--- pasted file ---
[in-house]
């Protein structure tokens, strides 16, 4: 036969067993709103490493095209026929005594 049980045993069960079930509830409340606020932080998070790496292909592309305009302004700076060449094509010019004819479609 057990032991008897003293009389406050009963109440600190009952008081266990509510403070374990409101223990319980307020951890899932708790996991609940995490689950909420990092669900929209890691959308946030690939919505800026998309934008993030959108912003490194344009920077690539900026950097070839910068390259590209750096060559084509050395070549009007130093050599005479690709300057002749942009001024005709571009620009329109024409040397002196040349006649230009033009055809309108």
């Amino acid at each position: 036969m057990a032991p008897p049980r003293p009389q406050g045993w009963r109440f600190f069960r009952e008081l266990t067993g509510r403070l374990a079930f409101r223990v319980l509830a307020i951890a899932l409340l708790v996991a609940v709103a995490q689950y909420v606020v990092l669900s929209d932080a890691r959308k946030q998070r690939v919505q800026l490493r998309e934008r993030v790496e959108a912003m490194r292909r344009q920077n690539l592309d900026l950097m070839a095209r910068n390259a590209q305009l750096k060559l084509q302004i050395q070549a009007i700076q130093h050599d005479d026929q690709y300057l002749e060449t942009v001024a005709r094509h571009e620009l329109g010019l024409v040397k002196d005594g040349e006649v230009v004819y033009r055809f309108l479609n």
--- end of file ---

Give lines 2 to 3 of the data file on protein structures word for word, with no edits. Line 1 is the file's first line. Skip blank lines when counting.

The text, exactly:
């Protein structure tokens, strides 16, 4: 036969067993709103490493095209026929005594 049980045993069960079930509830409340606020932080998070790496292909592309305009302004700076060449094509010019004819479609 057990032991008897003293009389406050009963109440600190009952008081266990509510403070374990409101223990319980307020951890899932708790996991609940995490689950909420990092669900929209890691959308946030690939919505800026998309934008993030959108912003490194344009920077690539900026950097070839910068390259590209750096060559084509050395070549009007130093050599005479690709300057002749942009001024005709571009620009329109024409040397002196040349006649230009033009055809309108």
């Amino acid at each position: 036969m057990a032991p008897p049980r003293p009389q406050g045993w009963r109440f600190f069960r009952e008081l266990t067993g509510r403070l374990a079930f409101r223990v319980l509830a307020i951890a899932l409340l708790v996991a609940v709103a995490q689950y909420v606020v990092l669900s929209d932080a890691r959308k946030q998070r690939v919505q800026l490493r998309e934008r993030v790496e959108a912003m490194r292909r344009q920077n690539l592309d900026l950097m070839a095209r910068n390259a590209q305009l750096k060559l084509q302004i050395q070549a009007i700076q130093h050599d005479d026929q690709y300057l002749e060449t942009v001024a005709r094509h571009e620009l329109g010019l024409v040397k002196d005594g040349e006649v230009v004819y033009r055809f309108l479609n």